Study Finds Two-Thirds of Local Beaches Will Be Lost to Sea-Level Rise by 2100

Recent Study Looks at Effects on Coastal Wetlands, Beaches, and Shore Species

A receding beachline at Goleta Beach Park after a storm
Paul Wellman (file)

Santa Barbara’s diverse coastal ecosystems “are unmanaged; they change with the seasons; they do what they do,” said Jenny Dugan, a UCSB marine ecologist. But local ecosystems can’t be left to manage themselves for much longer.

Dugan is a principal investigator on a newly released Coastal Ecosystem Vulnerability Assessment (CEVA) funded by the National Oceanic and Atmospheric Administration that details the potential impacts of climate change to Santa Barbara County’s coastline ecosystems, especially beaches and wetlands. “If we value them, we have to make plans for them,” said Monique Myers, a California Sea Grant researcher who organized the study. “They are on the front line of climate change.”

Researchers tested several different modeling techniques, which consistently predicted that average temperatures will increase throughout the century. According to Dan Cayan, a principal investigator and meteorologist at UC San Diego’s Scripps Institution of Oceanography, we can expect to see somewhere around 18 inches of sea-level rise by mid-century, and three feet by 2100. While annual rainfall likely won’t change much, most of the models used by the study showed an increase in the number of long dry spells and a shorter, more extreme wet season. Heavy rainfall will cause increased runoff and erosion of coastal habitats. And up to two-thirds of local beaches will be lost by 2100.

Resulting changes to wetlands like the Carpinteria Salt Marsh will threaten rare plants and birds — including Belding’s savannah sparrow, listed as endangered by the state — and deprive animals of food and nursery habitats. Rising sea levels will drown sandy beaches, and greater wave energy will wash away sediment that hosts invertebrates like sand crabs and beach hoppers. Those species in turn form an essential food source for shorebirds, fish, seals, and sea lions. The 45-50 percent of beach species that rely on upper-beach and wrack habitats, including federally threatened snowy plovers and endangered California least terns, will be particularly affected.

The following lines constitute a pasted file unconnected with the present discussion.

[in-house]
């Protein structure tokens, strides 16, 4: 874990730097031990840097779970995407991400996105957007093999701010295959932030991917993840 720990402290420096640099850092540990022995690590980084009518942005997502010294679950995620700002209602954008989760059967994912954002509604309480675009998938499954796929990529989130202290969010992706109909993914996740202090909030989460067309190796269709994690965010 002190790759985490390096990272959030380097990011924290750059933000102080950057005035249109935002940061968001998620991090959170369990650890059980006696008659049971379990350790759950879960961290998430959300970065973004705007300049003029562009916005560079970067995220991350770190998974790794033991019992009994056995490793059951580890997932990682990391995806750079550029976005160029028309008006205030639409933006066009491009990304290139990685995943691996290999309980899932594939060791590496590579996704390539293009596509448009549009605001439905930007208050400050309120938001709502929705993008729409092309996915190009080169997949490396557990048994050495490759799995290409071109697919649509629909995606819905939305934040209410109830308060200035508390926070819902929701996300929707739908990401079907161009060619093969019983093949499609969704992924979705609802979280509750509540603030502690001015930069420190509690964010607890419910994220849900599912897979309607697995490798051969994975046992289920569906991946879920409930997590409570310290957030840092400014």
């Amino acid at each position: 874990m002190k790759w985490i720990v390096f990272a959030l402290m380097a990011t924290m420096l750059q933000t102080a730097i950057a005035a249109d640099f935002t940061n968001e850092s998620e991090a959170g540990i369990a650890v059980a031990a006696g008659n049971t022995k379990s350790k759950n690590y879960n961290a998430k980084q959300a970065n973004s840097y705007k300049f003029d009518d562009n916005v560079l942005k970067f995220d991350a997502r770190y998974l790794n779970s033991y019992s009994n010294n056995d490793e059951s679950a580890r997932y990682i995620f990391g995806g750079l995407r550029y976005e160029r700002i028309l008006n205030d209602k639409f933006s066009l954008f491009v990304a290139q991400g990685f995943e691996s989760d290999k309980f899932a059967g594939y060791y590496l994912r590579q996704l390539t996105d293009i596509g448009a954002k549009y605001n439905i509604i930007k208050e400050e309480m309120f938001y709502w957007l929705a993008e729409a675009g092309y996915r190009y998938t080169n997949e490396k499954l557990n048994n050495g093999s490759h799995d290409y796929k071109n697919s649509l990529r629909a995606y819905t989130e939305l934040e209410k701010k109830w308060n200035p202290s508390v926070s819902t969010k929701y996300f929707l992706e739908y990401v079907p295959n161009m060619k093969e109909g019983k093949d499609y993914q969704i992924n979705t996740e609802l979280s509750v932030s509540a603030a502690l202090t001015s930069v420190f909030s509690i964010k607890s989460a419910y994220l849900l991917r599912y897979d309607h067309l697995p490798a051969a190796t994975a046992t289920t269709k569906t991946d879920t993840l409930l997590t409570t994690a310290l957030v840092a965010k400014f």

The Santa Barbara Area CEVA’s investigators hail from a number of ecological research programs, including UCSB’s Coastal Long-Term Ecological Research Project and Northeastern University. To produce the report, they drew on downscaled versions of larger climate models; earlier studies of local ecosystems, like the channel’s kelp forests; and new, on-the-ground research. Researchers walked from the harbor to Ellwood with GPS backpacks and gathered new information on coastal species — sometimes chasing rogue beach hoppers along the sands. Combining global-scale models with local data “allowed this huge leap in our understanding about the needs of this habitat and this ecosystem,” UCSB’s Dugan said.

Local administrations — including the cities of Santa Barbara, Goleta, and Carpinteria, as well as the county and UCSB — have been involved in the process, some consulting on the project from the very beginning. “Something like 50 percent of coastal land in California is privately owned,” said Sea Grant researcher Myers. “City and county planners have influence over that land.” The SBA CEVA is designed to provide planners with reliable information to use in decision making.

For example, as local beaches succumb to sea-level rise, they’ll narrow significantly, often with no room to move inward. Traditional management techniques focus on preserving infrastructure or the shape of the coastland. “Putting a seawall on a beach, you change the ability of that beach to respond to ocean dynamics,” Dugan explained. A land-use planner armed with new information might allow dunes to build up rather than grooming the sand, storing more sediment for local ecosystems. “It raises a question about the values of ecosystem and the value of public access to our coast,” said Jackie Campbell, a now-retired community development director for the City of Carpinteria who consulted on the project. “We do groom many of our beaches … for beachgoers, and we lose some of our ecosystems as a result of that.”

That said, the report’s authors insist that they’re not telling local communities what to do: “We want them to be able to make good decisions and to understand the decisions that they’re making.” Myers explained. “The next step, if people are interested, would be to do that study about potential management options and adaptations.”

For locals who want to help keep tabs on the coastline, Myers suggests getting involved in California Sea Grant’s CoAST SB, a citizen-science program that conducts monthly surveys of Santa Barbara and Ventura county beaches.

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